|A Gift From The Past|
|By Marina Maxwell|
lthough I consider myself to be a rational, level-headed person, I am fairly open-minded to the idea that we have all lived before, that we encounter each other over and over again through many lifetimes. For me it explains why, for no apparent reason and knowing little about them, I immediately connect with certain people or why I am instantly repelled by others. Being an historical novelist, I find I feel the same about history. Certain periods, places and people seem to call out to me, others leave me cold and I avoid them at all costs. During the nine years in which I have been seriously pursuing my historical writing career, I have had some strange experiences which only add weight to this idea, none more so than my contact with Lola Montez.
Lola Montez, the famous 19th Century whip-cracking, cigar-smoking, good-time gal who caused a ruckus around the world (even a revolution in Bavaria) and left a trail of broken hearts in India, England, France, Russia, New York, California, and even in Australia—has always been a heroine of mine. She was unafraid of defying the rules of society and she is my antidote to all those simpering well-behaved Regency and Victorian misses (some say Thackerays anti-heroine Becky Sharp was based on Lola, and I can well believe it). Anyhow, I always knew that I would write a novel about her and, about three years ago, I decided it was time to tackle Lolas extraordinary life. My book is called The Fatal Touch, which comes from a quote by Alexandre Dumas on Lolas tragic track record in love.
For research, I already had a very comprehensive collection of books and articles on Lola, but I was lacking a complete copy of her own Autobiography and Lectures, published in 1858 in New York. I applied to an international book-searcher to find me a copy. She hunted around the world for it, finally coming up with a list of the five or six copies that were available. They ranged from less than $200 for a badly damaged copy up to over $2,000 for one in an excellent condition. As I really only wanted the content, I opted for the cheapest one and sent off my payment.
A week later, a package arrived for me, postmarked Nevada City, California. I found this rather curious as I knew very well that Lola had lived not far from Nevada City during the Gold Rush days. Inside the package was this small book, shabby and dog-eared. As I opened it, I was assailed by a smell of tobacco (being a non-smoker, Im highly susceptible to the smell of cigarettes, cigars in particular). I sat and looked at the book, and a prickle travelled down my spine. There is the name Jas. Maple written in pencil on an inside page, and it looks as if a photograph was once stuck to the inside cover. As I flicked the pages, many of which were heavily underscored in pencil, with scribbles and notes in the margin, I was filled with the sense that I knew this cheapest copy was ultimately going to be the most valuable. Then suddenly, a small piece of paper about 2" x 1" fell out, and on which in shaky handwriting were the following words: Please except the widows mite.
I studied the paper for a long time, trying to figure out what it meant. I realized that the word except should really have been accept for the sentence to make sense. I then consulted my reference books and confirmed that a widows mite could be described as a gift of sacrifice or, in other words, a gift from someone who has nothing left to give. I then re-read through some of the scribbles in the margins, many ill-spelt and to do with love and loss. I scoured the book again and this time I discovered a minuscule piece of black lace tucked in the spine.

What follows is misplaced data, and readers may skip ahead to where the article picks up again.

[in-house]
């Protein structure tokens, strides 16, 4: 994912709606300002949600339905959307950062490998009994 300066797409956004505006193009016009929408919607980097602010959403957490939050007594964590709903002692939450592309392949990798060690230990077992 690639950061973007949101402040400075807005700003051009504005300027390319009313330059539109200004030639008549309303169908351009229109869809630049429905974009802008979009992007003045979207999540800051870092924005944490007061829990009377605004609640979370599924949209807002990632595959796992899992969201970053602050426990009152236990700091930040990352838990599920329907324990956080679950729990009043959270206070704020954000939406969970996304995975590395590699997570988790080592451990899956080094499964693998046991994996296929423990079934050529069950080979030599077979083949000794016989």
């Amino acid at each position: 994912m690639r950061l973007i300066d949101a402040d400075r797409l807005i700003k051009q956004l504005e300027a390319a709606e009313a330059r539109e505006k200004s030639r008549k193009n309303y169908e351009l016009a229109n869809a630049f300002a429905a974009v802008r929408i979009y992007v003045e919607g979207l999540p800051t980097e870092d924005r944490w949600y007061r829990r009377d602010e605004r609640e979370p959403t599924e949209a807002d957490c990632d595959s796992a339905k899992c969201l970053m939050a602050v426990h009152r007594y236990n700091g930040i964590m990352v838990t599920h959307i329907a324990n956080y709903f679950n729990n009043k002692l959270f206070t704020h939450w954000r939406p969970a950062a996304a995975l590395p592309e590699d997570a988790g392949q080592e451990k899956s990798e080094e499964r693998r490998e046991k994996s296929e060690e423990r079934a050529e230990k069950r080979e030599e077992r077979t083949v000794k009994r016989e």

I was now overcome with great excitement that I could very well be holding in my hand Lola Montezs own copy of her Autobiography—a book which she may have used for referral purposes when giving her famous lectures in the closing years of her life in New York—and a book which she may have given away to some friend before she died. (She died close to poverty and it could very well be that the book was among her last possessions and one of her widows mites.) Somehow, it was the tiny piece of black lace that clinched it for me. Lola was famous for dressing in black.
Absolutely frantic to discover the truth about this book, I quickly did a photocopy of the note and wrote to Bruce Seymour in California, a world authority on Lola Montez and the author of her most recent biography, and also an expert in her handwriting. He confirmed that it certainly looked like her writing, that she was an erratic speller and could well have used the word except instead of accept. Being an academic, he was somewhat skeptical about my romantic notion that this really was Lolas book, but I have absolutely no doubt in my own mind. The evidence is overwhelming. I believe it may have been given by her to someone who had known her during her days in California and he/she (perhaps Jas. Maple) took it back to Nevada City, where it remained forgotten and unopened on a family bookshelf or in some bookshop for almost 140 years.
So, now you can see why I believe that Fate (or whatever name you care to put on it) intended this book for me. I also hope it is a good omen that one of these days a publisher will take serious note of my manuscript of The Fatal Touch and recognize that I have managed to capture more of the true soul and spirit of Lola Montez than most of her biographers have been able to do. Lola had her fair share of bad publicity and derision during her lifetime. Sure, she was no saint, but she was also very much a victim of the hypocrisy of her time. For her individuality, her defiance, and her great courage in the face of enormous odds, she deserves to be better remembered.